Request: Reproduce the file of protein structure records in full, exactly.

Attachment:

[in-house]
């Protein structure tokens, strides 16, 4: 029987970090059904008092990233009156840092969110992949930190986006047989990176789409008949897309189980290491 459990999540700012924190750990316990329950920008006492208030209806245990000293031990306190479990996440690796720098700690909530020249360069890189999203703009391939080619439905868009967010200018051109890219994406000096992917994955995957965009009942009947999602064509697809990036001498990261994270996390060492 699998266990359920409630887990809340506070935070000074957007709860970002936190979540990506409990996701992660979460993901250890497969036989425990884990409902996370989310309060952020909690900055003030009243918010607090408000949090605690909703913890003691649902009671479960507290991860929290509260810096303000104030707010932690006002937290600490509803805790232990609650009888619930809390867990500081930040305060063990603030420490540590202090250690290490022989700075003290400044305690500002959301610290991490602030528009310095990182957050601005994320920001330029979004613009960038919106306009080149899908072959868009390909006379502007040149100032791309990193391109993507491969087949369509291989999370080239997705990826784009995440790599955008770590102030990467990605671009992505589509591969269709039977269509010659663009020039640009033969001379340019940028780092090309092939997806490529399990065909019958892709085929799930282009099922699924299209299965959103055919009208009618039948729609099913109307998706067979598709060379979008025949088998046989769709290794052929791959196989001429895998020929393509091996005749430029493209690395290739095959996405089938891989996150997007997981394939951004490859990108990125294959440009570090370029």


[in-house]
């Protein structure tokens, strides 16, 4: 029987970090059904008092990233009156840092969110992949930190986006047989990176789409008949897309189980290491 459990999540700012924190750990316990329950920008006492208030209806245990000293031990306190479990996440690796720098700690909530020249360069890189999203703009391939080619439905868009967010200018051109890219994406000096992917994955995957965009009942009947999602064509697809990036001498990261994270996390060492 699998266990359920409630887990809340506070935070000074957007709860970002936190979540990506409990996701992660979460993901250890497969036989425990884990409902996370989310309060952020909690900055003030009243918010607090408000949090605690909703913890003691649902009671479960507290991860929290509260810096303000104030707010932690006002937290600490509803805790232990609650009888619930809390867990500081930040305060063990603030420490540590202090250690290490022989700075003290400044305690500002959301610290991490602030528009310095990182957050601005994320920001330029979004613009960038919106306009080149899908072959868009390909006379502007040149100032791309990193391109993507491969087949369509291989999370080239997705990826784009995440790599955008770590102030990467990605671009992505589509591969269709039977269509010659663009020039640009033969001379340019940028780092090309092939997806490529399990065909019958892709085929799930282009099922699924299209299965959103055919009208009618039948729609099913109307998706067979598709060379979008025949088998046989769709290794052929791959196989001429895998020929393509091996005749430029493209690395290739095959996405089938891989996150997007997981394939951004490859990108990125294959440009570090370029």